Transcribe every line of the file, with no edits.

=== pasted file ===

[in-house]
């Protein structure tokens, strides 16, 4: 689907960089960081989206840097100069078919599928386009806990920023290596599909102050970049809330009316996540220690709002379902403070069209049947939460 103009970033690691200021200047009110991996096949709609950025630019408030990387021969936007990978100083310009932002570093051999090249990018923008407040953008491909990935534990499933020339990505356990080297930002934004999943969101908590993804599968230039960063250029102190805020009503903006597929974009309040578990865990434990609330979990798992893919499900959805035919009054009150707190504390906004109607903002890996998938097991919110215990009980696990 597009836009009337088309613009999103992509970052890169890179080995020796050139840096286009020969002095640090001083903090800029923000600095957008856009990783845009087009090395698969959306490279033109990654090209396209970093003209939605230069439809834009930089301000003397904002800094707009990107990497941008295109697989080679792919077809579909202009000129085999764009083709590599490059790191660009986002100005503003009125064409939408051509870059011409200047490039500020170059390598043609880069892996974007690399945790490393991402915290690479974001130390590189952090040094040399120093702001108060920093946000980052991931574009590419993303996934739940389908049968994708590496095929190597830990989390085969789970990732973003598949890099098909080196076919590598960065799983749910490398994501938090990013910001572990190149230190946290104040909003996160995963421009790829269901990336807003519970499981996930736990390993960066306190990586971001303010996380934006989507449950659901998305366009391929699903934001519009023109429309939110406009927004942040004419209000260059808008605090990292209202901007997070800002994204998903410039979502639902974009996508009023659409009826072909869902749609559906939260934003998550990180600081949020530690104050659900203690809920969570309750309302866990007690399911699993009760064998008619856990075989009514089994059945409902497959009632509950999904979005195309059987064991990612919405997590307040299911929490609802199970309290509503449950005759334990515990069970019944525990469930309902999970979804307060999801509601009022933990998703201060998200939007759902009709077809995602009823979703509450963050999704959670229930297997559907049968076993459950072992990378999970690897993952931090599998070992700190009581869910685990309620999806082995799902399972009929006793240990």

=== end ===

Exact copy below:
[in-house]
């Protein structure tokens, strides 16, 4: 689907960089960081989206840097100069078919599928386009806990920023290596599909102050970049809330009316996540220690709002379902403070069209049947939460 103009970033690691200021200047009110991996096949709609950025630019408030990387021969936007990978100083310009932002570093051999090249990018923008407040953008491909990935534990499933020339990505356990080297930002934004999943969101908590993804599968230039960063250029102190805020009503903006597929974009309040578990865990434990609330979990798992893919499900959805035919009054009150707190504390906004109607903002890996998938097991919110215990009980696990 597009836009009337088309613009999103992509970052890169890179080995020796050139840096286009020969002095640090001083903090800029923000600095957008856009990783845009087009090395698969959306490279033109990654090209396209970093003209939605230069439809834009930089301000003397904002800094707009990107990497941008295109697989080679792919077809579909202009000129085999764009083709590599490059790191660009986002100005503003009125064409939408051509870059011409200047490039500020170059390598043609880069892996974007690399945790490393991402915290690479974001130390590189952090040094040399120093702001108060920093946000980052991931574009590419993303996934739940389908049968994708590496095929190597830990989390085969789970990732973003598949890099098909080196076919590598960065799983749910490398994501938090990013910001572990190149230190946290104040909003996160995963421009790829269901990336807003519970499981996930736990390993960066306190990586971001303010996380934006989507449950659901998305366009391929699903934001519009023109429309939110406009927004942040004419209000260059808008605090990292209202901007997070800002994204998903410039979502639902974009996508009023659409009826072909869902749609559906939260934003998550990180600081949020530690104050659900203690809920969570309750309302866990007690399911699993009760064998008619856990075989009514089994059945409902497959009632509950999904979005195309059987064991990612919405997590307040299911929490609802199970309290509503449950005759334990515990069970019944525990469930309902999970979804307060999801509601009022933990998703201060998200939007759902009709077809995602009823979703509450963050999704959670229930297997559907049968076993459950072992990378999970690897993952931090599998070992700190009581869910685990309620999806082995799902399972009929006793240990």